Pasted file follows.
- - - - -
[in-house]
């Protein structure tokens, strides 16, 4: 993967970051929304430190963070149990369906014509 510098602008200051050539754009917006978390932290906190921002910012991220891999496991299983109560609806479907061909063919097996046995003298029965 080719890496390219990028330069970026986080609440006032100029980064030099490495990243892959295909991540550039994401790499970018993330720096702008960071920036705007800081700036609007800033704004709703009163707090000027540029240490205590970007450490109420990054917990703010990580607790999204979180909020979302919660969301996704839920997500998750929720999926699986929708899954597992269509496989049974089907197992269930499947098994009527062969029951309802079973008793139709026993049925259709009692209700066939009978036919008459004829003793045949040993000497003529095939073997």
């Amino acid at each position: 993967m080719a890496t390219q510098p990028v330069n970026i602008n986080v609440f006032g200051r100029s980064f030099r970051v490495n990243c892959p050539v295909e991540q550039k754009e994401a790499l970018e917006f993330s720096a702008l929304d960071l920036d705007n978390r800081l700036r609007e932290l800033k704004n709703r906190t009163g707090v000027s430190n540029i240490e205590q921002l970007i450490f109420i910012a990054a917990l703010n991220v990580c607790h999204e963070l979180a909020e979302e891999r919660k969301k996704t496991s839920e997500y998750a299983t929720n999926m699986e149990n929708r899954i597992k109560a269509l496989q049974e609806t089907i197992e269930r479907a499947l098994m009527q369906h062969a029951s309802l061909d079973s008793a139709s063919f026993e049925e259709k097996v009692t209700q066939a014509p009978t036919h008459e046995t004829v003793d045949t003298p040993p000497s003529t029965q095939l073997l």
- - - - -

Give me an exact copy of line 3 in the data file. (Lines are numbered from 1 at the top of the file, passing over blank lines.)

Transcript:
């Amino acid at each position: 993967m080719a890496t390219q510098p990028v330069n970026i602008n986080v609440f006032g200051r100029s980064f030099r970051v490495n990243c892959p050539v295909e991540q550039k754009e994401a790499l970018e917006f993330s720096a702008l929304d960071l920036d705007n978390r800081l700036r609007e932290l800033k704004n709703r906190t009163g707090v000027s430190n540029i240490e205590q921002l970007i450490f109420i910012a990054a917990l703010n991220v990580c607790h999204e963070l979180a909020e979302e891999r919660k969301k996704t496991s839920e997500y998750a299983t929720n999926m699986e149990n929708r899954i597992k109560a269509l496989q049974e609806t089907i197992e269930r479907a499947l098994m009527q369906h062969a029951s309802l061909d079973s008793a139709s063919f026993e049925e259709k097996v009692t209700q066939a014509p009978t036919h008459e046995t004829v003793d045949t003298p040993p000497s003529t029965q095939l073997l």